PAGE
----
Perception, it effects us all in so many little ways. Sometimes those effects are obvious. Other times it takes years to understand the impacts. Like it or not, we are more often than not judged upon the perception of who and what we are. A week or so ago, Dan wrote a post about Love Me, Love my Bike that touched on the subject. Perception has associated his bike as part and parcel of who Dan is. At the time, it didn't strike a chord with me.
Over the weekend I had a light bulb moment though. Saturday, my older brother was over. He had dropped his truck off for service and it was going to be there for a week or so. He was headed out to Los Angeles for the week and was just going to take is motorcycle to the airport. Our parents had issues and concerns with him riding to the airport with a suitcase and laptop bag on his motorcycle. No big deal, it wasn't worth a fight, so I tossed him the keys to my Smart car and had him take that for the week. I tend to ride whenever I can anyways, and not having a car for the week just enforces it.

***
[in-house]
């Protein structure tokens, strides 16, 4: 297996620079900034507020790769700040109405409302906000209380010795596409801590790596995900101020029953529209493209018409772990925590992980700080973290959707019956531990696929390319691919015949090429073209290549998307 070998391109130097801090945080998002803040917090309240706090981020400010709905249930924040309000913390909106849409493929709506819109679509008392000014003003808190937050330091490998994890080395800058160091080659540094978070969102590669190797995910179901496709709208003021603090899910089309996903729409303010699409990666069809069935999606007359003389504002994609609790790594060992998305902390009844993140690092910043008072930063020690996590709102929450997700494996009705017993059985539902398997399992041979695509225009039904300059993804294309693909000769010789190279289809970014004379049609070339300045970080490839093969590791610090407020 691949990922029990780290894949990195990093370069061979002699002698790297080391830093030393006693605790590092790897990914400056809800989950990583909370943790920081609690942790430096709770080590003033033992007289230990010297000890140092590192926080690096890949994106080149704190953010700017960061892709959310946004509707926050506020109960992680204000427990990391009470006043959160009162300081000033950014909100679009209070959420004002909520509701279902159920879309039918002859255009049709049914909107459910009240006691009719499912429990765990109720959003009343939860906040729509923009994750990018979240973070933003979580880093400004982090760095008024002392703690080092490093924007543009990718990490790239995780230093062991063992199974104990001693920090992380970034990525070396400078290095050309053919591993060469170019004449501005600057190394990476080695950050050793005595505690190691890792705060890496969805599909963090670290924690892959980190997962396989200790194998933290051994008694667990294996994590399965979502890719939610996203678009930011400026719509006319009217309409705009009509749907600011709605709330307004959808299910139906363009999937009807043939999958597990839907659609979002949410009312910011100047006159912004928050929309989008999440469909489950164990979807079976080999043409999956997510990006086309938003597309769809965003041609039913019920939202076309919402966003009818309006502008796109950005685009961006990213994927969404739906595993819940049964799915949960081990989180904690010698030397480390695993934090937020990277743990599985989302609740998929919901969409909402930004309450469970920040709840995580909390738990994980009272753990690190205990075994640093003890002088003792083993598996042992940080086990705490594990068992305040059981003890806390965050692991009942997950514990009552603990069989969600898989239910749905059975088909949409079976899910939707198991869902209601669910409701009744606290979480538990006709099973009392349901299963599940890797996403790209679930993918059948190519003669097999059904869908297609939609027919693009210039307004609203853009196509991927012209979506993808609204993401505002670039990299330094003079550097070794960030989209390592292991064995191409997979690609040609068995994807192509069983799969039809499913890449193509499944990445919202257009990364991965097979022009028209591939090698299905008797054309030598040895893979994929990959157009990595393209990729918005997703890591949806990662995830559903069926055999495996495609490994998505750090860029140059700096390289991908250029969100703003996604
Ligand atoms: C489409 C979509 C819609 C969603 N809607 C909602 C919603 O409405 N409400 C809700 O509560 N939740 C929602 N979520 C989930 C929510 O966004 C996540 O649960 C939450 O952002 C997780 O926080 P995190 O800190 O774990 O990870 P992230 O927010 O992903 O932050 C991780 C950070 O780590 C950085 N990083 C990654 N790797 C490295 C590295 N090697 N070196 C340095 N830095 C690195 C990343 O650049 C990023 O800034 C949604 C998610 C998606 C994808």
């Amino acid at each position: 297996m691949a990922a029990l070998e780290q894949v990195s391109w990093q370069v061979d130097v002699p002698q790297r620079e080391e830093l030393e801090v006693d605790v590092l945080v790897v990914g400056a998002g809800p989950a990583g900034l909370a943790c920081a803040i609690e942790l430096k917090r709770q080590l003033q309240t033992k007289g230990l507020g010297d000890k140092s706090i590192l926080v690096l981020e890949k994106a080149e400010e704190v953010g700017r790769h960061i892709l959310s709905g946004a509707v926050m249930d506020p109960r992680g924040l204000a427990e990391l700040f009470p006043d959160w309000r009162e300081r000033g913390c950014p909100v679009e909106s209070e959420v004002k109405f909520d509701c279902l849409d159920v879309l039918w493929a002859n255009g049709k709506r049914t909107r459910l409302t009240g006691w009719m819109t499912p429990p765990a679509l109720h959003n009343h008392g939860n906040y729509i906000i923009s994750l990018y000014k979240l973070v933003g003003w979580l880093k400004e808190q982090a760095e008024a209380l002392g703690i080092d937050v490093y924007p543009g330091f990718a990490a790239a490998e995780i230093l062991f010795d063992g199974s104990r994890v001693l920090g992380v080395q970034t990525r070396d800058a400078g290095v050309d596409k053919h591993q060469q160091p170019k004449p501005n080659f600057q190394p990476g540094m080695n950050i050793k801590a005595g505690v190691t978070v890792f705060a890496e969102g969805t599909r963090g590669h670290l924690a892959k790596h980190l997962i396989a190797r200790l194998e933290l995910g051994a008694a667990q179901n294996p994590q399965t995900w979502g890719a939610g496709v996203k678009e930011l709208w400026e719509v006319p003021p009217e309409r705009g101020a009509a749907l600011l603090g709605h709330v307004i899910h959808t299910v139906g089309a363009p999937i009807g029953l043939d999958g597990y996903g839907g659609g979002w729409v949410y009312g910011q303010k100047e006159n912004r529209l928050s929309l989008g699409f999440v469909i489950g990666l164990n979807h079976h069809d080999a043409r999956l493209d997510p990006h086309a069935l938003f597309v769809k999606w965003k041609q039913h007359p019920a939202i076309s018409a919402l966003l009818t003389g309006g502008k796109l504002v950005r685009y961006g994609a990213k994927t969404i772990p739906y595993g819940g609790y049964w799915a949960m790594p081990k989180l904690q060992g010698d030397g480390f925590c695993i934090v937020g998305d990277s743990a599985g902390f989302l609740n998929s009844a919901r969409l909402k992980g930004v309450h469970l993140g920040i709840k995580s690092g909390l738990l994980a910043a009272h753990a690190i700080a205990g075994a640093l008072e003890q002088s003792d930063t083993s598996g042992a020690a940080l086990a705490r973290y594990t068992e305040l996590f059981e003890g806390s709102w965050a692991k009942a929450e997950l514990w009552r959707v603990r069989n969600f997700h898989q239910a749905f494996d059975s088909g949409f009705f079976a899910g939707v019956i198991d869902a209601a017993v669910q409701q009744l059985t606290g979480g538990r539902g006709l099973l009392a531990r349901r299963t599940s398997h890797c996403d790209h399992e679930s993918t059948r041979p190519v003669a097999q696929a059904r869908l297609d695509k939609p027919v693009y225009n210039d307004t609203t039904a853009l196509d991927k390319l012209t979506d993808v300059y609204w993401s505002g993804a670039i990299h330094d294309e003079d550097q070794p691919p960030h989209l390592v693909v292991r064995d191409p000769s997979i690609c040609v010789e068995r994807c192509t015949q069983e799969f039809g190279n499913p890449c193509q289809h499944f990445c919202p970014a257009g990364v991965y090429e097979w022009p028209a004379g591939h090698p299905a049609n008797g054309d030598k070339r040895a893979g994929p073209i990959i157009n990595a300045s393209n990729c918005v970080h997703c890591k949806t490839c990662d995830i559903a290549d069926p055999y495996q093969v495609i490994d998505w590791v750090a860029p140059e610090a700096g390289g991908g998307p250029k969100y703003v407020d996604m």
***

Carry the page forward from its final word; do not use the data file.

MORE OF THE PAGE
Growing up, I remember watching a bunch of Leave it to Beaver on rainy days. Back then I looked at my own parents and saw subtle changes from the idyllic family portrayed in the show, but when I look around at families today, I see a vastly different picture.
The Cleaver family has given way to the Dr. Phil Generation, and the modern family is suffering for it. I say this as I look both at my own family, and those around me.
Expectations and roles in the family have been so completely altered in the last 50 years that the role models we look at in the past are bordering in irrelevant. Looking back, we had this image of the stay at home mother and home maker that did the laundry, the cleaning, the cooking and largely raised the kids on her own, while the husband worked, provided an income, and assisted with the kids to very limited degree.
30 years ago when my parents went through this, the expectations upon my father and his peers included more time with the family and other household tasks, but even then it was still more Ward Cleaver than Mr. Mom. When I was a teen, the Micheal Keaton movie, "Mr. Mom' came out, and so many people found it funny.